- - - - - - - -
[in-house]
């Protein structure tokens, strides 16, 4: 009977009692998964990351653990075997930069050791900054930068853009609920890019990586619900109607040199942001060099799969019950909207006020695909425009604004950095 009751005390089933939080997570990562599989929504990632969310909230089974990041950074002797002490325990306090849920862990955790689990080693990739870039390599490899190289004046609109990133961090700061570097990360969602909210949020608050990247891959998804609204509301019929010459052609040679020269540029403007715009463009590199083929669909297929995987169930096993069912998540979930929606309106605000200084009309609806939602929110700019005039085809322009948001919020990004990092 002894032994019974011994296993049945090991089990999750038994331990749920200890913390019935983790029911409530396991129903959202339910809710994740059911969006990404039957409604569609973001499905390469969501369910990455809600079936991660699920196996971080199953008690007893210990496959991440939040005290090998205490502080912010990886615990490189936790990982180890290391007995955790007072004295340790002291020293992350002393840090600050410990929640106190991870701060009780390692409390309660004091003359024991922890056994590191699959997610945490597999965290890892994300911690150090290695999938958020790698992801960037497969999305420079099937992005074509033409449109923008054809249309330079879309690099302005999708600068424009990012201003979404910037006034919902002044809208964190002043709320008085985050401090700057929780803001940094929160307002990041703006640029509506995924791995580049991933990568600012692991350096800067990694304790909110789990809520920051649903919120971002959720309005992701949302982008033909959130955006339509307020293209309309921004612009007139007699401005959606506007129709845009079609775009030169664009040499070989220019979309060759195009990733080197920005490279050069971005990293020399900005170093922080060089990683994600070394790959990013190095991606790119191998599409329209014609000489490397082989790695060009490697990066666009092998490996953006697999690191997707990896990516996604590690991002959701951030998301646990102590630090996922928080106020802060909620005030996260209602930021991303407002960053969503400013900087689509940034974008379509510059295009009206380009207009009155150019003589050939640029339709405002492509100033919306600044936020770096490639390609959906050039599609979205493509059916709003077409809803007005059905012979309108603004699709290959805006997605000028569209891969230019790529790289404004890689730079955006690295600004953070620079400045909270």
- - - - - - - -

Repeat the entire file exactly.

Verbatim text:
[in-house]
């Protein structure tokens, strides 16, 4: 009977009692998964990351653990075997930069050791900054930068853009609920890019990586619900109607040199942001060099799969019950909207006020695909425009604004950095 009751005390089933939080997570990562599989929504990632969310909230089974990041950074002797002490325990306090849920862990955790689990080693990739870039390599490899190289004046609109990133961090700061570097990360969602909210949020608050990247891959998804609204509301019929010459052609040679020269540029403007715009463009590199083929669909297929995987169930096993069912998540979930929606309106605000200084009309609806939602929110700019005039085809322009948001919020990004990092 002894032994019974011994296993049945090991089990999750038994331990749920200890913390019935983790029911409530396991129903959202339910809710994740059911969006990404039957409604569609973001499905390469969501369910990455809600079936991660699920196996971080199953008690007893210990496959991440939040005290090998205490502080912010990886615990490189936790990982180890290391007995955790007072004295340790002291020293992350002393840090600050410990929640106190991870701060009780390692409390309660004091003359024991922890056994590191699959997610945490597999965290890892994300911690150090290695999938958020790698992801960037497969999305420079099937992005074509033409449109923008054809249309330079879309690099302005999708600068424009990012201003979404910037006034919902002044809208964190002043709320008085985050401090700057929780803001940094929160307002990041703006640029509506995924791995580049991933990568600012692991350096800067990694304790909110789990809520920051649903919120971002959720309005992701949302982008033909959130955006339509307020293209309309921004612009007139007699401005959606506007129709845009079609775009030169664009040499070989220019979309060759195009990733080197920005490279050069971005990293020399900005170093922080060089990683994600070394790959990013190095991606790119191998599409329209014609000489490397082989790695060009490697990066666009092998490996953006697999690191997707990896990516996604590690991002959701951030998301646990102590630090996922928080106020802060909620005030996260209602930021991303407002960053969503400013900087689509940034974008379509510059295009009206380009207009009155150019003589050939640029339709405002492509100033919306600044936020770096490639390609959906050039599609979205493509059916709003077409809803007005059905012979309108603004699709290959805006997605000028569209891969230019790529790289404004890689730079955006690295600004953070620079400045909270």